26. P. Collins and J. McGuirk, “A novel methodology for deriving improved material parameter sets for simplified cylindrical cloaks,” J. Opt. A,  11, 015104 (2009).
    [Crossref]
  27. S. Xi, H. Chen, B. Zhang, B.-I. Wu, and J. A. Kong, “A route to quasi-perfect invisibility cylindrical cloaks without extreme values in the parameters,” http://arxiv.org/abs/0812.1995 (2008).
  28. E. M. Purcell and C. R. Pennypacker, “Scattering and absorption of light by nonspherical dielectric grains,” Astrophys. J. 186, 705–714 (1973).
    [Crossref]
  29. B. T. Draine, “The discrete-dipole approximation and its application to interstellar graphite grains,” Astrophys. J. 333, 848–872 (1988).
    [Crossref]
  30. B. T. Draine and P. J. Flatau, “Discrete-dipole approximation for scattering calculations,” J. Opt. Soc. Am. A 11, 1491–1499 (1994).
    [Crossref]
  31. Y. You, G. W. Kattawar, P.-W. Zhai, and P. Yang, “Zero-backscatter cloak for aspherical particles using a generalized DDA formalism,” Opt. Express 16, 2068–2079 (2008).
    [Crossref] [PubMed]

2009 (2)

J. Hu, X. Zhou, and G. Hu, “Design method for electromagnetic cloak with arbitrary shapes based on Laplace’s equation,” Opt. Express 17, 1308–1320 (2009).
[Crossref] [PubMed]

P. Collins and J. McGuirk, “A novel methodology for deriving improved material parameter sets for simplified cylindrical cloaks,” J. Opt. A,  11, 015104 (2009).
[Crossref]

2008 (13)

I. I. Smolyaninov, Y. J. Hung, and C. C. Davis, “Two-dimensional metamaterial structure exhibiting reduced visibility at 500 nm,” Opt. Lett. 33, 1342–1344 (2008).
[Crossref] [PubMed]

Y. You, G. W. Kattawar, P.-W. Zhai, and P. Yang, “Zero-backscatter cloak for aspherical particles using a generalized DDA formalism,” Opt. Express 16, 2068–2079 (2008).
[Crossref] [PubMed]

H. Ma, S. Qu, Z. Xu, J. Zhang, B Chen, and J. Wang, “Material parameter equation for elliptical cylindrical cloaks,” Phys. Rev. A 77, 013825 (2008).
[Crossref]

D.-H. Kwon and D. H. Werner, “Two-dimensional eccentric elliptic electromagnetic cloaks,” Appl. Phys. Lett. 92, 013505 (2008).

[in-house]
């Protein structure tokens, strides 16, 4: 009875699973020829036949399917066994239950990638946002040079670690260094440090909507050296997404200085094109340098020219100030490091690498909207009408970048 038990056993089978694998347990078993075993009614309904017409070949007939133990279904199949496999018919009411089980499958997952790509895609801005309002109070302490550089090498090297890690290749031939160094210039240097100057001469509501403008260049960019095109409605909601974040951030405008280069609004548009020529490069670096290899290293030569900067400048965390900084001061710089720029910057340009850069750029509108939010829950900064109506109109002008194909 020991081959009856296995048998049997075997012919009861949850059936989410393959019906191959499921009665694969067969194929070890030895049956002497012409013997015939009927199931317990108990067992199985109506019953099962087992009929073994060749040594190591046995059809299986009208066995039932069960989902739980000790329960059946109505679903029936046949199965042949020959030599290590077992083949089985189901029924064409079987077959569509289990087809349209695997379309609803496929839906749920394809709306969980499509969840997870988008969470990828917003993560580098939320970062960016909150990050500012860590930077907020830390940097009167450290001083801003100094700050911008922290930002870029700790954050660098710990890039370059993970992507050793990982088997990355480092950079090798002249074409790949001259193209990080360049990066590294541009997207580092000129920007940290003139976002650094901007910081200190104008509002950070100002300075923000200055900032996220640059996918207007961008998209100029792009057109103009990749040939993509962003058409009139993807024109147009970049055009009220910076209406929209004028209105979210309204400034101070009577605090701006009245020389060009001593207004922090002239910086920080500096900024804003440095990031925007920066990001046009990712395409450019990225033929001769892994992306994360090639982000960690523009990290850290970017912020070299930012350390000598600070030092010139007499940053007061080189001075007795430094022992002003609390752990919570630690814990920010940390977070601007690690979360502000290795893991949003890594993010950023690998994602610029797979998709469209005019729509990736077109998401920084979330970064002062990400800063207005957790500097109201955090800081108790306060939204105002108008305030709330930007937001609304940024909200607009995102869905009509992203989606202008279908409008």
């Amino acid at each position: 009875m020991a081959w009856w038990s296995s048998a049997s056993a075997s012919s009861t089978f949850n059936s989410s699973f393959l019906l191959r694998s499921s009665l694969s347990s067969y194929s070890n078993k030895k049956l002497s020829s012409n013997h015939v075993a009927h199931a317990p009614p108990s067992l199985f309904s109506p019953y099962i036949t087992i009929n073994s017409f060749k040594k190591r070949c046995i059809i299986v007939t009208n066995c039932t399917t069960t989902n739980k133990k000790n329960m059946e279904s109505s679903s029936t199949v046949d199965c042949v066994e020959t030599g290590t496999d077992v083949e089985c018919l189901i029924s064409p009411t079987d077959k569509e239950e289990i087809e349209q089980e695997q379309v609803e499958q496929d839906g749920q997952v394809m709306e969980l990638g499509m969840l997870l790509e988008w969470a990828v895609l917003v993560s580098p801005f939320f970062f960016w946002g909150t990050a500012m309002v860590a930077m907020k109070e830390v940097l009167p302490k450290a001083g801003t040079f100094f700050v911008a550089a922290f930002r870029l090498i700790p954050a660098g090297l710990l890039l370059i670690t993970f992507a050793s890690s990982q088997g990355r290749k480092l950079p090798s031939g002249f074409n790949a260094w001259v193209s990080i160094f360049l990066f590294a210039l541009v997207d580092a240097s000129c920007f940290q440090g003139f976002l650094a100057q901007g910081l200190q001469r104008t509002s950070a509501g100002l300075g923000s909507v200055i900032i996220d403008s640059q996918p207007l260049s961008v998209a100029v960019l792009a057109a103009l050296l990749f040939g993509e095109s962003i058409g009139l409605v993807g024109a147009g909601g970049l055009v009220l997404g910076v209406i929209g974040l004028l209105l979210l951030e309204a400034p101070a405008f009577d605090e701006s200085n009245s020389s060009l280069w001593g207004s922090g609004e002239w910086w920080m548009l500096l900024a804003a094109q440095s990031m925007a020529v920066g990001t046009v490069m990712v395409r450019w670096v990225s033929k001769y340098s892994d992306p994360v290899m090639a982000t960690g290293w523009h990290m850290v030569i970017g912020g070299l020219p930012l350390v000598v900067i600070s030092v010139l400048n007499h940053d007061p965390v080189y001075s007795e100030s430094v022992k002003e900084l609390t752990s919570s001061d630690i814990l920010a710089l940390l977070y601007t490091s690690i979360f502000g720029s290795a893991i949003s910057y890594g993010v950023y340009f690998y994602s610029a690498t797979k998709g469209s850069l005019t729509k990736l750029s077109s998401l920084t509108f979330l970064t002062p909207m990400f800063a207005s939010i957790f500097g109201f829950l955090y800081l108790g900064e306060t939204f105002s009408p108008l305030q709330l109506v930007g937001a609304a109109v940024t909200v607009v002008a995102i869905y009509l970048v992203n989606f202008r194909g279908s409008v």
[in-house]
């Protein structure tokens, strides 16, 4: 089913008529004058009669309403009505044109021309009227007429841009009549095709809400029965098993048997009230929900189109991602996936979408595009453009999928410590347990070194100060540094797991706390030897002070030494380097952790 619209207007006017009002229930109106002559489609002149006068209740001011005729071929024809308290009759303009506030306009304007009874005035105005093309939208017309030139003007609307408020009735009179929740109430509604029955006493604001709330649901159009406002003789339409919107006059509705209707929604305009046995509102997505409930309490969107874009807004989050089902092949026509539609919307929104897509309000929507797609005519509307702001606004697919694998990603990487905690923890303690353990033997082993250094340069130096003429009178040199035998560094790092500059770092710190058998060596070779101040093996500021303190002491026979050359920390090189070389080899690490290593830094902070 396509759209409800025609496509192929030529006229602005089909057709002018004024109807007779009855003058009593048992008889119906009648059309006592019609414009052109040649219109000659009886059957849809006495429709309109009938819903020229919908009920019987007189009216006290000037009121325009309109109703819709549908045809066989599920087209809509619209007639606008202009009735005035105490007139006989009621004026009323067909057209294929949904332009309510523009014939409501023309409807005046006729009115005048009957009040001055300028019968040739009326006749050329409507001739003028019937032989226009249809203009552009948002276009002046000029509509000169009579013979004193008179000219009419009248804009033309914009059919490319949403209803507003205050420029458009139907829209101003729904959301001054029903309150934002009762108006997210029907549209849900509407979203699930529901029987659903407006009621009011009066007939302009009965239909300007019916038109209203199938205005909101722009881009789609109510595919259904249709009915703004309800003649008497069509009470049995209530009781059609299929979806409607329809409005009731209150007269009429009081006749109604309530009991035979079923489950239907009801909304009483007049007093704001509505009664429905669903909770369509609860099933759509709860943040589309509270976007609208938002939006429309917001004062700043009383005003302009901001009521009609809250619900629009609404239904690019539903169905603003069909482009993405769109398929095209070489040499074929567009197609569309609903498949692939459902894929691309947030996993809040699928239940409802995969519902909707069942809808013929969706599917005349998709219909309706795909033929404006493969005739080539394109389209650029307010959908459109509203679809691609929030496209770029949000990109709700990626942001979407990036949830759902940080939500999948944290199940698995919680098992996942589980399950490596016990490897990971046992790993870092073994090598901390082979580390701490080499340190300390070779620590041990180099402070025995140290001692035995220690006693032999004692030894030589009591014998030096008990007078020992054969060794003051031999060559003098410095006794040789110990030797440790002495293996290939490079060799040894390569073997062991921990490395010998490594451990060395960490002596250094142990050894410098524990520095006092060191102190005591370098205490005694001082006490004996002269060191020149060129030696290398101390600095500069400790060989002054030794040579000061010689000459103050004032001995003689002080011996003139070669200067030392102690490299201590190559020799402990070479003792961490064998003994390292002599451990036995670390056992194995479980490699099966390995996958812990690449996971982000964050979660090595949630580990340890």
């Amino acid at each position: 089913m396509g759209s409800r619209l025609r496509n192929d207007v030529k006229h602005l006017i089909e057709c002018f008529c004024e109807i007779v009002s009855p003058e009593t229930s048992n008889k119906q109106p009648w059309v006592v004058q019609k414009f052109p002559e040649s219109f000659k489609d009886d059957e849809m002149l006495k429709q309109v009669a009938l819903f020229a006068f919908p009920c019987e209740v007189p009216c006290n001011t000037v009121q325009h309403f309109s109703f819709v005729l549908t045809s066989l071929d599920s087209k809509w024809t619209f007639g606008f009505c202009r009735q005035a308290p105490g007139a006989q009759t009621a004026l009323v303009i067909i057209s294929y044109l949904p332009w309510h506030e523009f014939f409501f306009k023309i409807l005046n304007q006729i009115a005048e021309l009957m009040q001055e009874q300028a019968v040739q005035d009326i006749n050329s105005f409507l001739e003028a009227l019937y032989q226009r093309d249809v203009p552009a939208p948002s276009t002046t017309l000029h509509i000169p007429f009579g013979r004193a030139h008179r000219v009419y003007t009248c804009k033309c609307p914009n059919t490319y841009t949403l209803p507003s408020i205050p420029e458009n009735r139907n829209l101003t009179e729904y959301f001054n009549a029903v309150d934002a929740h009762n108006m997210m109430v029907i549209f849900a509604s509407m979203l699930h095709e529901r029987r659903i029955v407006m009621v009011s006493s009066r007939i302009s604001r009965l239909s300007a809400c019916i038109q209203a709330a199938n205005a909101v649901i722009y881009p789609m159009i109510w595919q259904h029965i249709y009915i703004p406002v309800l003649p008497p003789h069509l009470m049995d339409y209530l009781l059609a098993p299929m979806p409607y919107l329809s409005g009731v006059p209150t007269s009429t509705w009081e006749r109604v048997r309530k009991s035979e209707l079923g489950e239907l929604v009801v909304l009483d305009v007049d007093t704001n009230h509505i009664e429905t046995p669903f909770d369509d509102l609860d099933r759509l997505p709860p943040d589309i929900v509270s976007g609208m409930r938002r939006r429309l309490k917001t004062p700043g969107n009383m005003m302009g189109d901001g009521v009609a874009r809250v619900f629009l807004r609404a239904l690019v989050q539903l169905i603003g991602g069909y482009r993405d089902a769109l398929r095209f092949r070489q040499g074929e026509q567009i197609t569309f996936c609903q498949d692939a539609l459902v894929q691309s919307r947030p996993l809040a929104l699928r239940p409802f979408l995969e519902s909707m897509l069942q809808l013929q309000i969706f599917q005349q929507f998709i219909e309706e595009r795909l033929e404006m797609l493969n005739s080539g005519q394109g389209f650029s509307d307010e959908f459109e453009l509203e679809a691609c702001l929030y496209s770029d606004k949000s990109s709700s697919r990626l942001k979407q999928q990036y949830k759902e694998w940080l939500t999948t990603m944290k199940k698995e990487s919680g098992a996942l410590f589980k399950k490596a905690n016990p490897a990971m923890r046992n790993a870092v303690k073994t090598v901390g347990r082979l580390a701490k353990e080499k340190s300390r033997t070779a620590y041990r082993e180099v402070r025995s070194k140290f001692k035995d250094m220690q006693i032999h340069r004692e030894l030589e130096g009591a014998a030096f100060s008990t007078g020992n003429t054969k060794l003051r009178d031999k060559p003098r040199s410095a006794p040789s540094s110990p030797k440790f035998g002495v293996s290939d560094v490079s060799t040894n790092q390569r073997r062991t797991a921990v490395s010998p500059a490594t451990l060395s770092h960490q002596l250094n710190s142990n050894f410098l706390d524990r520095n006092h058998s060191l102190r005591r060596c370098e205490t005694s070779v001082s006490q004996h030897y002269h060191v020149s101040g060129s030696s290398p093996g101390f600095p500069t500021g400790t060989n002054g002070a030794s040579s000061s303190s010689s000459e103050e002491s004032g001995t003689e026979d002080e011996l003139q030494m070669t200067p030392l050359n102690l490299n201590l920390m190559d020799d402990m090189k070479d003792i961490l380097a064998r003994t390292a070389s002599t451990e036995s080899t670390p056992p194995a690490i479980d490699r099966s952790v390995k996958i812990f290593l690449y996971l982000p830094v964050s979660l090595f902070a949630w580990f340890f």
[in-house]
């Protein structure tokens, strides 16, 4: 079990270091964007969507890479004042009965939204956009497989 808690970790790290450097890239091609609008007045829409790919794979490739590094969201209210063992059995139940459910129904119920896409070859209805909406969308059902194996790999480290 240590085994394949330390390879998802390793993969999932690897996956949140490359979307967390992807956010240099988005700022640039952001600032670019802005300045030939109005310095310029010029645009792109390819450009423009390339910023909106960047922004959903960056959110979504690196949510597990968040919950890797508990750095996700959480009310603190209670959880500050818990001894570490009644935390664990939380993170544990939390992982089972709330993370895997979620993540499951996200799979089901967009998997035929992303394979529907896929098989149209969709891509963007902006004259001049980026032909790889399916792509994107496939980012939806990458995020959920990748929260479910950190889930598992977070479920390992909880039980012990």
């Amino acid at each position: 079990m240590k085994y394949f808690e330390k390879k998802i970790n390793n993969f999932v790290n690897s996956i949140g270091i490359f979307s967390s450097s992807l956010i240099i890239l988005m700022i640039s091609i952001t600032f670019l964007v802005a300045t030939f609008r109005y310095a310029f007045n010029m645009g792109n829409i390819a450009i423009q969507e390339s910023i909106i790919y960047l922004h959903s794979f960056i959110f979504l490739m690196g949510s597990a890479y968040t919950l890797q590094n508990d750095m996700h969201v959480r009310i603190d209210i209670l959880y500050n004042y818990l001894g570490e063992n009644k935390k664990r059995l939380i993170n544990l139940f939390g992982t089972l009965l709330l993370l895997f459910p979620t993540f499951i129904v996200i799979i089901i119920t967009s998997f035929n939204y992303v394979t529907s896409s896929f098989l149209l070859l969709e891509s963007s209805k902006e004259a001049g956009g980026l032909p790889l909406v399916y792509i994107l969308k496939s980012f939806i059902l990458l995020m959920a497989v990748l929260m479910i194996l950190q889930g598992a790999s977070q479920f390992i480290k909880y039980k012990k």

[Crossref]

W. X. Jiang, T. J. Cui, G. X. Yu, X. Q. Lin, Q. Cheng, and J. Y. Chin, “Arbitrarily elliptical-cylindrical invisible cloaking,” J. Phys. D: Appl. Phys. 41, 085504 (2008).
[Crossref]

M. Rahm, D. Schurig, D. A. Roberts, S. A. Cummer, D. R. Smith, and J. B. Pendry, “Design of electromagnetic cloaks and concentrators using form-invariant coordinate transformations of Maxwell’s equations,” Photon. Nanostruct.: Fundam. Applic. 6, 87–95 (2008).
[Crossref]

Y. You, G. W. Kattawar, P.-W. Zhai, and P. Yang, “Invisibility cloaks for irregular particles using coordinate transformations,” Opt. Express 16, 6134–6145 (2008).
[Crossref] [PubMed]

W. X. Jiang, J. Y. Chin, Z. Li, Q. Cheng, R. Liu, and T. J. Cui, “Analytical design of conformally invisible cloaks for arbitrarily shaped objects,” Phys. Rev. E 77, 066607 (2008).
[Crossref]

A. Nicolet, F. Zolla, and S. Guenneau, “Electromagnetic analysis of cylindrical cloaks of an arbitrary cross section,” Opt. Lett. 33, 1584–1586 (2008).
[Crossref] [PubMed]

C. Li and F. Li, “Two-dimensional electromagnetic cloaks with arbitrary geometries,” Opt. Express 16, 13414–13420 (2008).
[Crossref] [PubMed]

C. Li, K. Yao, and F. Li, “Two-dimensional electromagnetic cloaks with non-conformal inner and outer boundaries,” Opt. Express,  16, 19366–19374 (2008).
[Crossref]

W. Yan, M. Yan, Z. Ruan, and M. Qiu, “Coordinate transformations make perfect invisibility cloaks with arbitrary shape”, New. J. Phys. 10, 043040 (2008).
[Crossref]

H. Ma, S. Qu, Z. Xu, and J. Wang, “Approximation approach of designing practical cloaks with arbitrary shapes,” Opt. Express,  16, 15449–15454 (2008).
[Crossref] [PubMed]

2007 (4)

D. Schurig, J. B. Pendry, and D. R. Smith, “Transformation-designed optical elements,” Opt. Express 15, 14772–14782 (2007).
[Crossref] [PubMed]